Yes, that is what I want to do. And well, precision is never a bad thing to have, is it?
No, of course not. I know it sounds silly I asked that. In this case, the problem is that you have to take care of "precise braking" yourself if you don't want to use RotateMotor. Now we can try to figure out if it's worth it for you to do something else / more advanced.
However, this does cost tons of time and since it's a competition it'll be about time. So a much more effective way would be to detect the obstacle and without stopping just turning a smooth curve to the left, drive by it and after the obstacle turn back in again with a smooth curve and without stopping.
This is going to be really really tough. I think I wouldn't recommend doing it. In my experience, the curve driving works empirical: You set some value, you see if it's the curve you want, and you keep that setting. Changing this on the fly or trying to understand how this TurnRatio exactly works will be difficult. We tried that, and we couldn't really find a formula or understand how this works. LEGO say they interpolate from 0 (both wheels spin equally fast), to 50 (one wheel spins, other is stopped), to 100 (both wheels spin in opposite directions). 0 works (driving straight line), but 50 doesn't all the time, and the whole thing doesn't seem linear.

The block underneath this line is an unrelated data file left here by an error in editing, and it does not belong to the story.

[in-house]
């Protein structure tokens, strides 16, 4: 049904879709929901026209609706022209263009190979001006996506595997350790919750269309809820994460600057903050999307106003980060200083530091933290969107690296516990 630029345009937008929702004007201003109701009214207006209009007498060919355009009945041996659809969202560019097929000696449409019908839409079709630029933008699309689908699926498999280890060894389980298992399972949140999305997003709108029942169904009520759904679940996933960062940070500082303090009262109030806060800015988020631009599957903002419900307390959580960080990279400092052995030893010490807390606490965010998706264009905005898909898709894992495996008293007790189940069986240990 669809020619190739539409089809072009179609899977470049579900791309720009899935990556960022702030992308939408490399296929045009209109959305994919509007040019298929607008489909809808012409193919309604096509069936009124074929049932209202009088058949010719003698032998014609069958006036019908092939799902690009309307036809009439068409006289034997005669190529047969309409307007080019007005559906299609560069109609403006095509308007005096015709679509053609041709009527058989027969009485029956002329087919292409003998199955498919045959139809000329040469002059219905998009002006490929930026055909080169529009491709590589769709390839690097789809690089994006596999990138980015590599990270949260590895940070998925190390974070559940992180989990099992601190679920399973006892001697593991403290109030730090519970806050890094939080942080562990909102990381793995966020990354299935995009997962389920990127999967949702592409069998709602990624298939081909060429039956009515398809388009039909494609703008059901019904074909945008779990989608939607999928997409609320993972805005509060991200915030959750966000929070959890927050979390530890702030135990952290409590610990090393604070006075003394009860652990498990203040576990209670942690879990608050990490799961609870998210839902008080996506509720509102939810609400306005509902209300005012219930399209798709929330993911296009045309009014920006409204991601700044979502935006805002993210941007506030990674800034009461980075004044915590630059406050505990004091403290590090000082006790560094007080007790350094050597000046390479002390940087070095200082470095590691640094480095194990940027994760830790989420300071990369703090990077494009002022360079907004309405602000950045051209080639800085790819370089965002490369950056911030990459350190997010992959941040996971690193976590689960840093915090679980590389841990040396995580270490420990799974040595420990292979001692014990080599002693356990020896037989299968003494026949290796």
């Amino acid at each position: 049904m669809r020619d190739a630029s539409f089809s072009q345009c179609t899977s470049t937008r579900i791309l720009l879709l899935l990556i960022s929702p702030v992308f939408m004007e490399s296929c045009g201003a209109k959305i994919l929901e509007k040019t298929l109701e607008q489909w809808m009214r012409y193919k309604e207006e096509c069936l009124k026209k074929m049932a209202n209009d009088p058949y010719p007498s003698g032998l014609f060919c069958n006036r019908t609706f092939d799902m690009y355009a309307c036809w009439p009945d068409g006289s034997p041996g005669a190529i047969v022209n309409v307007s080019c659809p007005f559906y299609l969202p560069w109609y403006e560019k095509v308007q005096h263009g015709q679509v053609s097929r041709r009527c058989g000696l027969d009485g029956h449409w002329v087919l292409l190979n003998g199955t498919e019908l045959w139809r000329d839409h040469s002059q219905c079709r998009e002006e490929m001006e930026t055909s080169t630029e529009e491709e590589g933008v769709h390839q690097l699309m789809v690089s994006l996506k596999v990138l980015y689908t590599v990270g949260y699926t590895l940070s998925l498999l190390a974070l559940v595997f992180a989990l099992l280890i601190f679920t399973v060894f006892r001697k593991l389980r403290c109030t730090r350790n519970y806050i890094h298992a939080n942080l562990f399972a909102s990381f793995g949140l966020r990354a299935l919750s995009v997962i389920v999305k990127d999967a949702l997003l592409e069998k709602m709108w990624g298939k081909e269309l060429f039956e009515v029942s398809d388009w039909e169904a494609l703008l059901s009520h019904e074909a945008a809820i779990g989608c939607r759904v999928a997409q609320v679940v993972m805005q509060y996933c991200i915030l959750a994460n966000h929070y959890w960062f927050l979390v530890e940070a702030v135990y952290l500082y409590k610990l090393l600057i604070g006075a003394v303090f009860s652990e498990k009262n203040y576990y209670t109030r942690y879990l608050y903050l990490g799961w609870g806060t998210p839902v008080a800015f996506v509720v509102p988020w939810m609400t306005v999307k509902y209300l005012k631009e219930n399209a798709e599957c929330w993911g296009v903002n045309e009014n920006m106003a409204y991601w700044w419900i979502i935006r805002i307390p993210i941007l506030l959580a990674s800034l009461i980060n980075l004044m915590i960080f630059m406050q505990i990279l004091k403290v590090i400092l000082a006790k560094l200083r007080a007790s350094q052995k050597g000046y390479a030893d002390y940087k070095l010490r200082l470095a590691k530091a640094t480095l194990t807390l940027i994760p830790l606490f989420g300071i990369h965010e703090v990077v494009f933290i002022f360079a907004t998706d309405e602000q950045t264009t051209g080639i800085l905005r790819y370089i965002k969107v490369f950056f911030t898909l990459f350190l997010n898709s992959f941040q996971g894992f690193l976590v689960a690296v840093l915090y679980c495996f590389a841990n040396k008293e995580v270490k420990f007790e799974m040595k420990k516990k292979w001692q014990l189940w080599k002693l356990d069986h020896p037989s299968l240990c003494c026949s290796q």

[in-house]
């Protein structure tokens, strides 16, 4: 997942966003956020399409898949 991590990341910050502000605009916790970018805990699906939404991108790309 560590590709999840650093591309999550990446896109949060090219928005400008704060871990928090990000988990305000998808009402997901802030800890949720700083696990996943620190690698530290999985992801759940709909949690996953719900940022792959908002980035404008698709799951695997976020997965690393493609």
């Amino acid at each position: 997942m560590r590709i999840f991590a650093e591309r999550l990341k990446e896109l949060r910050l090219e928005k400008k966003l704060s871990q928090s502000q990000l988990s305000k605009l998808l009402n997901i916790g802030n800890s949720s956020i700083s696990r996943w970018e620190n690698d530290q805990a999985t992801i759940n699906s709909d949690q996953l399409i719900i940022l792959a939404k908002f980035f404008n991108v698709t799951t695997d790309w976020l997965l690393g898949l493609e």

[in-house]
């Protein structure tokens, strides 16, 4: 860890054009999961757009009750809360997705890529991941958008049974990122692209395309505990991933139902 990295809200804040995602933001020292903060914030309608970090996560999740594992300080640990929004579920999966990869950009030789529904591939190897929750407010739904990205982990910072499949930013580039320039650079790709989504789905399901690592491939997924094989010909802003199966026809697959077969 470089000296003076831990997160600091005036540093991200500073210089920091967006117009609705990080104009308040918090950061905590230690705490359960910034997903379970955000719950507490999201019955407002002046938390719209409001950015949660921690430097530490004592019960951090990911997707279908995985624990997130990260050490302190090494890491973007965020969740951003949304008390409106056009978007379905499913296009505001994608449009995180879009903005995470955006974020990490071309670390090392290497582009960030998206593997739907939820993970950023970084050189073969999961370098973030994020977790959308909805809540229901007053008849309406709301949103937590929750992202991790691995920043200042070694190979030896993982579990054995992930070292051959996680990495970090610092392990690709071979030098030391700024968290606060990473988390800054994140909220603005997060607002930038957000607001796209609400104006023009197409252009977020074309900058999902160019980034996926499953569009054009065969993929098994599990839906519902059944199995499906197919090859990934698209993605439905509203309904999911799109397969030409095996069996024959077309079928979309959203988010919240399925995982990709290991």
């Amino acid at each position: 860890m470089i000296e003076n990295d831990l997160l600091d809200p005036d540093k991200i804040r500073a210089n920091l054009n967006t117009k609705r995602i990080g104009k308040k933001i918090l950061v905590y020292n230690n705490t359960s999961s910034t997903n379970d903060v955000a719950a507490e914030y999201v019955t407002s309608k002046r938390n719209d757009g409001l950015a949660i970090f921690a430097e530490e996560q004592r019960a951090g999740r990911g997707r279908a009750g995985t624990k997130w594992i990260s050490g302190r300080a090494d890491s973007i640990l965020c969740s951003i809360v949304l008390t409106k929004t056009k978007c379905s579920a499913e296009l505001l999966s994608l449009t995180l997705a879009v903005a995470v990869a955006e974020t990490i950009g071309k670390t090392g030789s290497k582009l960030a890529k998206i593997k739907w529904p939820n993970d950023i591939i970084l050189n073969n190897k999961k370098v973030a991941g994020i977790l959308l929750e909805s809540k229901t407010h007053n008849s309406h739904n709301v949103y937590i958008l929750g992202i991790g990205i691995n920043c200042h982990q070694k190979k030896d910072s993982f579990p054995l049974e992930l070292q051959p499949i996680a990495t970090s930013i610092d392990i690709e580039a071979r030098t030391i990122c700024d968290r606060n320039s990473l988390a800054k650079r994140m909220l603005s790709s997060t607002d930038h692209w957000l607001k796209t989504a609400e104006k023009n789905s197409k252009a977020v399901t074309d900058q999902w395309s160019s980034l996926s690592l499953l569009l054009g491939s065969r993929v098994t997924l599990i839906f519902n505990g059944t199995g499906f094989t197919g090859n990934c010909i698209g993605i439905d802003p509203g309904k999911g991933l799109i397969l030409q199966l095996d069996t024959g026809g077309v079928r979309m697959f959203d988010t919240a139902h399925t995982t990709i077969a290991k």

The really cool and advanced thing which might be VERY promising (and since your working with control theory anyway): Code your own (PID) controller, but power the wheels independently on your own (without speed regulation, without sync). This way you can make your own sync, and your own turn ratio. Unfortunately, that'll be quite some development time.
However, this might take a while since having a working version is more important at the moment. Improving details like this shouldn't be the task with the highest priority at the moment, because a smooth curve doesn't help if we don't even finish the lap.
But I might just try some things in my spare time.
Sure, as always
For that matter I am going to try updating the flags by using the SetOutput command.
Does it mean RotateMotorEx internally calls OnFwdSync which itself calls SetOutput? Would you recommend fully working with SetOutput myself to get better results (meaning: are the built-in commands that crappy?)?
Ok, it basically works like this: